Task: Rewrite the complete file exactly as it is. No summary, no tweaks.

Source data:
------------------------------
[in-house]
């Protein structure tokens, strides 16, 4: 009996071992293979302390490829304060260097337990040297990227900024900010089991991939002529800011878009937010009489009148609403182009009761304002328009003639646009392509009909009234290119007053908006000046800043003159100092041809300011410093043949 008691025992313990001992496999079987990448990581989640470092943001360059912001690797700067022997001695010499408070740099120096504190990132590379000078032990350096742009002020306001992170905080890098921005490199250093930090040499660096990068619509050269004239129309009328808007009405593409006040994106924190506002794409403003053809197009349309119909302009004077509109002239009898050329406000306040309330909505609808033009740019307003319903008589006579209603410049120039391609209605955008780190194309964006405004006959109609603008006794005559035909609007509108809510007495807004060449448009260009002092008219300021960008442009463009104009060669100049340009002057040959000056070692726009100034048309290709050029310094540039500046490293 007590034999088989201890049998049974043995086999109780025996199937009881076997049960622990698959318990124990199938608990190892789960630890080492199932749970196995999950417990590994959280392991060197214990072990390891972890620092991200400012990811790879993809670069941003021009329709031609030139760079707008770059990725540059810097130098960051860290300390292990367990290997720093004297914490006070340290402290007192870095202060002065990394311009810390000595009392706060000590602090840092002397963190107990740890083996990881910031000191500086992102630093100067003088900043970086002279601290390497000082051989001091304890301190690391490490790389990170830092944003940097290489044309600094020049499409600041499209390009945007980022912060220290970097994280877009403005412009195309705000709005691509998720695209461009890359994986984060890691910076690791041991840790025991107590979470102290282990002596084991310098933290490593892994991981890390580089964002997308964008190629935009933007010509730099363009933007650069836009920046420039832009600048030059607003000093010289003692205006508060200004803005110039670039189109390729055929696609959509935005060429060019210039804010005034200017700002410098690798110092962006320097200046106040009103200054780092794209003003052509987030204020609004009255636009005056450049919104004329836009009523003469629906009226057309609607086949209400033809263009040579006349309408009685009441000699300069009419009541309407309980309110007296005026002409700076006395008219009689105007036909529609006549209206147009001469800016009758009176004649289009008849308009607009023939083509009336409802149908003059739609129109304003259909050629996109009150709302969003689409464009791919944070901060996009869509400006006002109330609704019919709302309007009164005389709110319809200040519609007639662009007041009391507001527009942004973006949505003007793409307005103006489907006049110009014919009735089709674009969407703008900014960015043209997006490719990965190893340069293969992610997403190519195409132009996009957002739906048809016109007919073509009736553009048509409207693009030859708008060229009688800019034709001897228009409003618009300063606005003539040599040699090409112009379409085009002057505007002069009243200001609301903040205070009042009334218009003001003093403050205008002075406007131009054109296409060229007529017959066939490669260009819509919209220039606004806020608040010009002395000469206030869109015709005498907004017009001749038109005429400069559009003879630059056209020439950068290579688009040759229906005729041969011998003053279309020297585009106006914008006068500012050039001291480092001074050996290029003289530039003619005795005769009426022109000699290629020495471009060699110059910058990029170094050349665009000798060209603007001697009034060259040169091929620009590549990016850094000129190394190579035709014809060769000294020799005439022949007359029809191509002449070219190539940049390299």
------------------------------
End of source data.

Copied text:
[in-house]
């Protein structure tokens, strides 16, 4: 009996071992293979302390490829304060260097337990040297990227900024900010089991991939002529800011878009937010009489009148609403182009009761304002328009003639646009392509009909009234290119007053908006000046800043003159100092041809300011410093043949 008691025992313990001992496999079987990448990581989640470092943001360059912001690797700067022997001695010499408070740099120096504190990132590379000078032990350096742009002020306001992170905080890098921005490199250093930090040499660096990068619509050269004239129309009328808007009405593409006040994106924190506002794409403003053809197009349309119909302009004077509109002239009898050329406000306040309330909505609808033009740019307003319903008589006579209603410049120039391609209605955008780190194309964006405004006959109609603008006794005559035909609007509108809510007495807004060449448009260009002092008219300021960008442009463009104009060669100049340009002057040959000056070692726009100034048309290709050029310094540039500046490293 007590034999088989201890049998049974043995086999109780025996199937009881076997049960622990698959318990124990199938608990190892789960630890080492199932749970196995999950417990590994959280392991060197214990072990390891972890620092991200400012990811790879993809670069941003021009329709031609030139760079707008770059990725540059810097130098960051860290300390292990367990290997720093004297914490006070340290402290007192870095202060002065990394311009810390000595009392706060000590602090840092002397963190107990740890083996990881910031000191500086992102630093100067003088900043970086002279601290390497000082051989001091304890301190690391490490790389990170830092944003940097290489044309600094020049499409600041499209390009945007980022912060220290970097994280877009403005412009195309705000709005691509998720695209461009890359994986984060890691910076690791041991840790025991107590979470102290282990002596084991310098933290490593892994991981890390580089964002997308964008190629935009933007010509730099363009933007650069836009920046420039832009600048030059607003000093010289003692205006508060200004803005110039670039189109390729055929696609959509935005060429060019210039804010005034200017700002410098690798110092962006320097200046106040009103200054780092794209003003052509987030204020609004009255636009005056450049919104004329836009009523003469629906009226057309609607086949209400033809263009040579006349309408009685009441000699300069009419009541309407309980309110007296005026002409700076006395008219009689105007036909529609006549209206147009001469800016009758009176004649289009008849308009607009023939083509009336409802149908003059739609129109304003259909050629996109009150709302969003689409464009791919944070901060996009869509400006006002109330609704019919709302309007009164005389709110319809200040519609007639662009007041009391507001527009942004973006949505003007793409307005103006489907006049110009014919009735089709674009969407703008900014960015043209997006490719990965190893340069293969992610997403190519195409132009996009957002739906048809016109007919073509009736553009048509409207693009030859708008060229009688800019034709001897228009409003618009300063606005003539040599040699090409112009379409085009002057505007002069009243200001609301903040205070009042009334218009003001003093403050205008002075406007131009054109296409060229007529017959066939490669260009819509919209220039606004806020608040010009002395000469206030869109015709005498907004017009001749038109005429400069559009003879630059056209020439950068290579688009040759229906005729041969011998003053279309020297585009106006914008006068500012050039001291480092001074050996290029003289530039003619005795005769009426022109000699290629020495471009060699110059910058990029170094050349665009000798060209603007001697009034060259040169091929620009590549990016850094000129190394190579035709014809060769000294020799005439022949007359029809191509002449070219190539940049390299």